However, it is also necessary to strike a balance between the legitimate ability of researchers and industry to conduct the trials safely and in accordance with the appropriate regulatory framework, and the need to keep local people informed. Selection of trial sites must continue to be carried out on a scientific basis.

  Throughout the process, SCIMAC has continued to seek improvements in arrangements for providing information about the trials and to give local people an opportunity to find out and comment on what is happening in their area. This has applied to successive rounds of plantings, and will continue to apply where possible within the scientific and agricultural parameters of the programme.

  In particular, SCIMAC has:

    —  promoted early consultation between trial growers and their farming neighbours; and

    —  sent information about individual trials to Parish Councils, District Councils, County Councils, local MPs and MEPs, as well as beekeepers' organisations.

  For this year's FSE plantings, SCIMAC has provided six weeks' notification of trial sites, in line with the AEBC's recommendation. This has certainly added to the pressures of delivering the programme on target, but is a signal of our commitment to the principles of openness and transparency on which the FSE programme is based.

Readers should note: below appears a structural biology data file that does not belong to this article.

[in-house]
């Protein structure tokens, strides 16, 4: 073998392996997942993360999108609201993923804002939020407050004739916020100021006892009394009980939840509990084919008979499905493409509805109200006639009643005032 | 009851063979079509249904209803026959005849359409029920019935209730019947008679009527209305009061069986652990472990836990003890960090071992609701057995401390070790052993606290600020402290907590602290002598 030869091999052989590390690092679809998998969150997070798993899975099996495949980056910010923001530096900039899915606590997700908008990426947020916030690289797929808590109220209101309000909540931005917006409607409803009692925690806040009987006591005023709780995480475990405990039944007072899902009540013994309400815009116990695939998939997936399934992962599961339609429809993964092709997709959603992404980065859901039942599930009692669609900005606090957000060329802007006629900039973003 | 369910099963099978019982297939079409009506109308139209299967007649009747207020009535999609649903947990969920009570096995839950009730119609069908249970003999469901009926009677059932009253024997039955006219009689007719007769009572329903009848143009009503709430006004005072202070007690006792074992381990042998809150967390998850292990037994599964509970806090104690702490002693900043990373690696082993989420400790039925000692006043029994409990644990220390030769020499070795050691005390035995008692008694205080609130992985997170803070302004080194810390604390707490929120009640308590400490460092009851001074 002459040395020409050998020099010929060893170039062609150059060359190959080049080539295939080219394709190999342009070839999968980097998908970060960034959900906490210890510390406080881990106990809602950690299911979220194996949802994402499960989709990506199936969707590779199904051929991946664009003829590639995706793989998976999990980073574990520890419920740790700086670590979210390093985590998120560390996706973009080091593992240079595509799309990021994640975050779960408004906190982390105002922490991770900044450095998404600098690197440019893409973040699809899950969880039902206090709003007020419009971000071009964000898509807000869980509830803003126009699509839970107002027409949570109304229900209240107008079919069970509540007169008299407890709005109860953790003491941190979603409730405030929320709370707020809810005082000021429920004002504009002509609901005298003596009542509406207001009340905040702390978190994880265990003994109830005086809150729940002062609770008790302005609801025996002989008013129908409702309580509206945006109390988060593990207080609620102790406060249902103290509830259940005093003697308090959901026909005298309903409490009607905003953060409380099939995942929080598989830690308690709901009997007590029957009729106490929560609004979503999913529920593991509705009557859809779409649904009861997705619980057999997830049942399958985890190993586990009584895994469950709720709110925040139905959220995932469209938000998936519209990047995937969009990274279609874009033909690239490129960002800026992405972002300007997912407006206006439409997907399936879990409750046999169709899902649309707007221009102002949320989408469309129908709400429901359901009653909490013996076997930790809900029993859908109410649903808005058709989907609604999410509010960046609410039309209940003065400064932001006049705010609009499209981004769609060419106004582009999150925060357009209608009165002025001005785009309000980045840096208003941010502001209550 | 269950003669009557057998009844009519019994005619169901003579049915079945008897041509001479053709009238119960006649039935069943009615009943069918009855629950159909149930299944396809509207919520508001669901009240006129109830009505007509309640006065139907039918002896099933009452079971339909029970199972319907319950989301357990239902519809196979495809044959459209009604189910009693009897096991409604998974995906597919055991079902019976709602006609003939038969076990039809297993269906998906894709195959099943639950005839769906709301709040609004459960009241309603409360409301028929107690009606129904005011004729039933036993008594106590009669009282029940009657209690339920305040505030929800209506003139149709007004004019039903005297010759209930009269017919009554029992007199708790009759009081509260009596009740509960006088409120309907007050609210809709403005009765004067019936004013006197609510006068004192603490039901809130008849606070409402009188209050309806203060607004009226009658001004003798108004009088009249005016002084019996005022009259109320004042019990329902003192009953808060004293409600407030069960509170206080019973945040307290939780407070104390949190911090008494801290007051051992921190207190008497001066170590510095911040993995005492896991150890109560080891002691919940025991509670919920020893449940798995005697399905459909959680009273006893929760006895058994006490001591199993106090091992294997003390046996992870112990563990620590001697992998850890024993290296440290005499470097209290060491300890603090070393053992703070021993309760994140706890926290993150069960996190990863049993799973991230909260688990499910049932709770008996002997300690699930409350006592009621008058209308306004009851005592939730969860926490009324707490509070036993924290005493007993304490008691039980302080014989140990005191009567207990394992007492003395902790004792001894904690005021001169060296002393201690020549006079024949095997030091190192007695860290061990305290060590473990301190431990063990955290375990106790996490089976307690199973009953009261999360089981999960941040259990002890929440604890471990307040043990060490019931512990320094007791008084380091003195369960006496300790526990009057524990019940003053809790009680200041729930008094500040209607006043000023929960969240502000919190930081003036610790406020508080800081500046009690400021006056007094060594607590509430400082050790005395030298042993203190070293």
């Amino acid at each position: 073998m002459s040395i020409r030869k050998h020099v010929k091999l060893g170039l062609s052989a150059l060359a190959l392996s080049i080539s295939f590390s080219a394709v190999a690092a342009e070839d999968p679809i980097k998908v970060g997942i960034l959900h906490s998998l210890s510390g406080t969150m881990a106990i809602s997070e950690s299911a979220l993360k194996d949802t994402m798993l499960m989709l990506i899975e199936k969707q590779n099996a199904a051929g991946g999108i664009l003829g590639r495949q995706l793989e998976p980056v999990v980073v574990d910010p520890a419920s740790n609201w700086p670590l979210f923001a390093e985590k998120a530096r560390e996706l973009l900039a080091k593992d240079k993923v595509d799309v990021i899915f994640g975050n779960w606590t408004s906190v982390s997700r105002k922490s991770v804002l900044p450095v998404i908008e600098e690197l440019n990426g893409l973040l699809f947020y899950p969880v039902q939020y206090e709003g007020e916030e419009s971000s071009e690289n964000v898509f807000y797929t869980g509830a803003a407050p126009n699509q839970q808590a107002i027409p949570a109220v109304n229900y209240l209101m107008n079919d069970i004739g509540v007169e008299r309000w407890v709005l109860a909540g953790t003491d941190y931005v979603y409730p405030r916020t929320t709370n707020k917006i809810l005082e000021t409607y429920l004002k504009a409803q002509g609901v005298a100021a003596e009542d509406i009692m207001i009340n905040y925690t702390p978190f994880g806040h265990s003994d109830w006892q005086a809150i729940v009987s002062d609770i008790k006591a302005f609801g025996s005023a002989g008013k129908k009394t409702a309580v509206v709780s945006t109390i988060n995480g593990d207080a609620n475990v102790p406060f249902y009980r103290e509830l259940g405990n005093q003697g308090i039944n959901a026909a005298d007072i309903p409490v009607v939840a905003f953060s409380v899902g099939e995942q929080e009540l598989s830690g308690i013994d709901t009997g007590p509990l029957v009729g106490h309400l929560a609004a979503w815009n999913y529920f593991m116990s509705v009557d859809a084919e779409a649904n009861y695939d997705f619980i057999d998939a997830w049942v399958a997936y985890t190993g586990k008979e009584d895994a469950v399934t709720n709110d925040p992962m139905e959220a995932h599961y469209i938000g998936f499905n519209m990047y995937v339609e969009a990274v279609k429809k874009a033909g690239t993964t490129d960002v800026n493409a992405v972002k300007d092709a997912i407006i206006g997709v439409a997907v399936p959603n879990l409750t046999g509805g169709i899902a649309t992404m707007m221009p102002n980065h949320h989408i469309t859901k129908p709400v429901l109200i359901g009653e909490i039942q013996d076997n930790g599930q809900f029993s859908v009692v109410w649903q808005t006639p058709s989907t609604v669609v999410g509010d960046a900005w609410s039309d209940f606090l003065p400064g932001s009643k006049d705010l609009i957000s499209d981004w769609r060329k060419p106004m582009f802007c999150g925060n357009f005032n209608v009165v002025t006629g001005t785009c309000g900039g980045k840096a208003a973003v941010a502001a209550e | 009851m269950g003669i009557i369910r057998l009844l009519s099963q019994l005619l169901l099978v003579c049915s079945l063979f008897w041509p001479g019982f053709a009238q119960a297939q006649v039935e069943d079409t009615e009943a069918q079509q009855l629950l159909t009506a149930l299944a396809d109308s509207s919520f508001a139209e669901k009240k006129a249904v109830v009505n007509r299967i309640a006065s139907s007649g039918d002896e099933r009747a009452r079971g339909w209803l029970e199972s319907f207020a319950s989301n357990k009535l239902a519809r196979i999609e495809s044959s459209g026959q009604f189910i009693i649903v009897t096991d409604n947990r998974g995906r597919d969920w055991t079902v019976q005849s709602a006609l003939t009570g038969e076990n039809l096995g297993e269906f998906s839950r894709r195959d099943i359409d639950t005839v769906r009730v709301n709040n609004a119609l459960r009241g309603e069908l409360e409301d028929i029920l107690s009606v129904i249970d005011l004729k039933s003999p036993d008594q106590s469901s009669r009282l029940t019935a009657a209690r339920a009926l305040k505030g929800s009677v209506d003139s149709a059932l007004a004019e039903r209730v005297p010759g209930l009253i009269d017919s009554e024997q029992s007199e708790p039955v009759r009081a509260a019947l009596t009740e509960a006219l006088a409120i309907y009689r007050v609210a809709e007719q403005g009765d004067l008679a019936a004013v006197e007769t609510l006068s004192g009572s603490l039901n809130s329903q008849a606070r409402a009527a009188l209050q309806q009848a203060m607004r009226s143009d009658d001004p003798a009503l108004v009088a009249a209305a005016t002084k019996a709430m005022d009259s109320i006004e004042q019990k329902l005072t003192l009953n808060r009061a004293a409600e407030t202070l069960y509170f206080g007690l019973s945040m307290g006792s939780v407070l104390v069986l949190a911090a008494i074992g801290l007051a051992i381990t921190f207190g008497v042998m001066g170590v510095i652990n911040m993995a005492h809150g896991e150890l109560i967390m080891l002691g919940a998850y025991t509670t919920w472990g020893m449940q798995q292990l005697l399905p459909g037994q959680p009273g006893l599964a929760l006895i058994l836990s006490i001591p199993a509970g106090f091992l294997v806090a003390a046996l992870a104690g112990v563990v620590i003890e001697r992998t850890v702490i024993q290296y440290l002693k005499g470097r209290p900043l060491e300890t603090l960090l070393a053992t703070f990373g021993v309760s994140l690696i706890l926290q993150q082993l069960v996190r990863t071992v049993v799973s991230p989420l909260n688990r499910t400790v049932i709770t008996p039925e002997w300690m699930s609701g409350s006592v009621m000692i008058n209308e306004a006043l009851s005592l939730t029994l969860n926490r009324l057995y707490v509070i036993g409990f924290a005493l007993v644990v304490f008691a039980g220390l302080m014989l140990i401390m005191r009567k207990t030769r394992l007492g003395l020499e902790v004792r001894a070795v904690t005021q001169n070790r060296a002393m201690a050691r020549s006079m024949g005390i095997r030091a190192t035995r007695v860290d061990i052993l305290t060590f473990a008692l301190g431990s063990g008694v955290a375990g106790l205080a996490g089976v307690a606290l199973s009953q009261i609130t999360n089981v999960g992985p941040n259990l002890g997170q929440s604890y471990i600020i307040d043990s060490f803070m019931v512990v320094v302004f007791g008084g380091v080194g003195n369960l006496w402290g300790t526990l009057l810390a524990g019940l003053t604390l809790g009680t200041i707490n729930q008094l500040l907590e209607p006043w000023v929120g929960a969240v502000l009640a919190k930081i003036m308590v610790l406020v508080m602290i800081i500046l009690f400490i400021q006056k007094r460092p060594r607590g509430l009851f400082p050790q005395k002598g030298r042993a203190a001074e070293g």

Current GMO regulations require 15 days' public notification—no notification at all in the case of forage maize. Charges of secrecy ring somewhat hollow against the efforts we have made to support transparency and openness within the programme.

10.   How does SCIMAC respond to the AEBC's concern at the "particularly unfortunate" location of some of the chosen sites?

  SCIMAC is concerned primarily with meeting the scientific conditions and objectives of the FSE programme. The term "particularly unfortunate" has little relevance in this context provided it meets the scientific criteria of the research. As previously stated, SCIMAC has made significant efforts—over and above any legal requirements, to ensure details of the FSE sites are made public as soon as is practicably possible within the scientific and agricultural conditions of the programme. Out of the 250 or so sites either completed, under way or planned this year, the vast majority have proceeded without major issue.

11.   Regulatory and advisory framework—how are new bodies, such as AEBC, Food Standards Agency, helping the situation?